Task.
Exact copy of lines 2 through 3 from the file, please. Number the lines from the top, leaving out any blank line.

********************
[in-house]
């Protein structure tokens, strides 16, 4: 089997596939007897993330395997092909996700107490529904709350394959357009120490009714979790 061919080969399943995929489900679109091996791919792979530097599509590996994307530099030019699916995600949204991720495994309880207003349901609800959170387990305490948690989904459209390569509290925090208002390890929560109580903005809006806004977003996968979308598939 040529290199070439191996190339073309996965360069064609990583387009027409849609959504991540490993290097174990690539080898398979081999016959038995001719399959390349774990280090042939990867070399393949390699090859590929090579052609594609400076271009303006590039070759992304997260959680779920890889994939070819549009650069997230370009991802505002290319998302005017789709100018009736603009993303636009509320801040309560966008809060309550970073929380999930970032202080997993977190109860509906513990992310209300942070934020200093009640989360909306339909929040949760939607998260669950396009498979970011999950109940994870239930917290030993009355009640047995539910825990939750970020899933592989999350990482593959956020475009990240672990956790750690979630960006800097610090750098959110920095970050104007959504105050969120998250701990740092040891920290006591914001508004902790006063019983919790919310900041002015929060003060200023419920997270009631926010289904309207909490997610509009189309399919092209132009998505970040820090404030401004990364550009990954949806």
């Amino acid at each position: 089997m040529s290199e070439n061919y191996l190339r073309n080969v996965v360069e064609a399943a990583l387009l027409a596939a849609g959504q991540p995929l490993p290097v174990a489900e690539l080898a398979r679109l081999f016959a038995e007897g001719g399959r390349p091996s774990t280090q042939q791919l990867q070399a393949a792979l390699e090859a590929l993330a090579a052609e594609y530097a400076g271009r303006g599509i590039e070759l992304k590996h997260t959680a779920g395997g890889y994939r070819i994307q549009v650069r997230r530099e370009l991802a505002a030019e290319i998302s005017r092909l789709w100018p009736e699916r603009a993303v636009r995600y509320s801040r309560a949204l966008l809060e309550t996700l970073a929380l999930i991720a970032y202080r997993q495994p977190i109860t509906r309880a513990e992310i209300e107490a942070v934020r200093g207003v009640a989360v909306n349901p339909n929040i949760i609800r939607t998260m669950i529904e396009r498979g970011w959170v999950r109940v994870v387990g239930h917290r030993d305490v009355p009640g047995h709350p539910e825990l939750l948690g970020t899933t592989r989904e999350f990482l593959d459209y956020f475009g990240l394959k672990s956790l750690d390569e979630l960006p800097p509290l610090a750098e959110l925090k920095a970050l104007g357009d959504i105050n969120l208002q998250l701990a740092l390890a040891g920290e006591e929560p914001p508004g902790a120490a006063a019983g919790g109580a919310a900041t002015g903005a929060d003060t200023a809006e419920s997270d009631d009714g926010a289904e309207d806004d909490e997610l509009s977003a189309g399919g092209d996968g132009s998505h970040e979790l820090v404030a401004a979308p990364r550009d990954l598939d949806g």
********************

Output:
């Protein structure tokens, strides 16, 4: 089997596939007897993330395997092909996700107490529904709350394959357009120490009714979790 061919080969399943995929489900679109091996791919792979530097599509590996994307530099030019699916995600949204991720495994309880207003349901609800959170387990305490948690989904459209390569509290925090208002390890929560109580903005809006806004977003996968979308598939 040529290199070439191996190339073309996965360069064609990583387009027409849609959504991540490993290097174990690539080898398979081999016959038995001719399959390349774990280090042939990867070399393949390699090859590929090579052609594609400076271009303006590039070759992304997260959680779920890889994939070819549009650069997230370009991802505002290319998302005017789709100018009736603009993303636009509320801040309560966008809060309550970073929380999930970032202080997993977190109860509906513990992310209300942070934020200093009640989360909306339909929040949760939607998260669950396009498979970011999950109940994870239930917290030993009355009640047995539910825990939750970020899933592989999350990482593959956020475009990240672990956790750690979630960006800097610090750098959110920095970050104007959504105050969120998250701990740092040891920290006591914001508004902790006063019983919790919310900041002015929060003060200023419920997270009631926010289904309207909490997610509009189309399919092209132009998505970040820090404030401004990364550009990954949806």
């Amino acid at each position: 089997m040529s290199e070439n061919y191996l190339r073309n080969v996965v360069e064609a399943a990583l387009l027409a596939a849609g959504q991540p995929l490993p290097v174990a489900e690539l080898a398979r679109l081999f016959a038995e007897g001719g399959r390349p091996s774990t280090q042939q791919l990867q070399a393949a792979l390699e090859a590929l993330a090579a052609e594609y530097a400076g271009r303006g599509i590039e070759l992304k590996h997260t959680a779920g395997g890889y994939r070819i994307q549009v650069r997230r530099e370009l991802a505002a030019e290319i998302s005017r092909l789709w100018p009736e699916r603009a993303v636009r995600y509320s801040r309560a949204l966008l809060e309550t996700l970073a929380l999930i991720a970032y202080r997993q495994p977190i109860t509906r309880a513990e992310i209300e107490a942070v934020r200093g207003v009640a989360v909306n349901p339909n929040i949760i609800r939607t998260m669950i529904e396009r498979g970011w959170v999950r109940v994870v387990g239930h917290r030993d305490v009355p009640g047995h709350p539910e825990l939750l948690g970020t899933t592989r989904e999350f990482l593959d459209y956020f475009g990240l394959k672990s956790l750690d390569e979630l960006p800097p509290l610090a750098e959110l925090k920095a970050l104007g357009d959504i105050n969120l208002q998250l701990a740092l390890a040891g920290e006591e929560p914001p508004g902790a120490a006063a019983g919790g109580a919310a900041t002015g903005a929060d003060t200023a809006e419920s997270d009631d009714g926010a289904e309207d806004d909490e997610l509009s977003a189309g399919g092209d996968g132009s998505h970040e979790l820090v404030a401004a979308p990364r550009d990954l598939d949806g």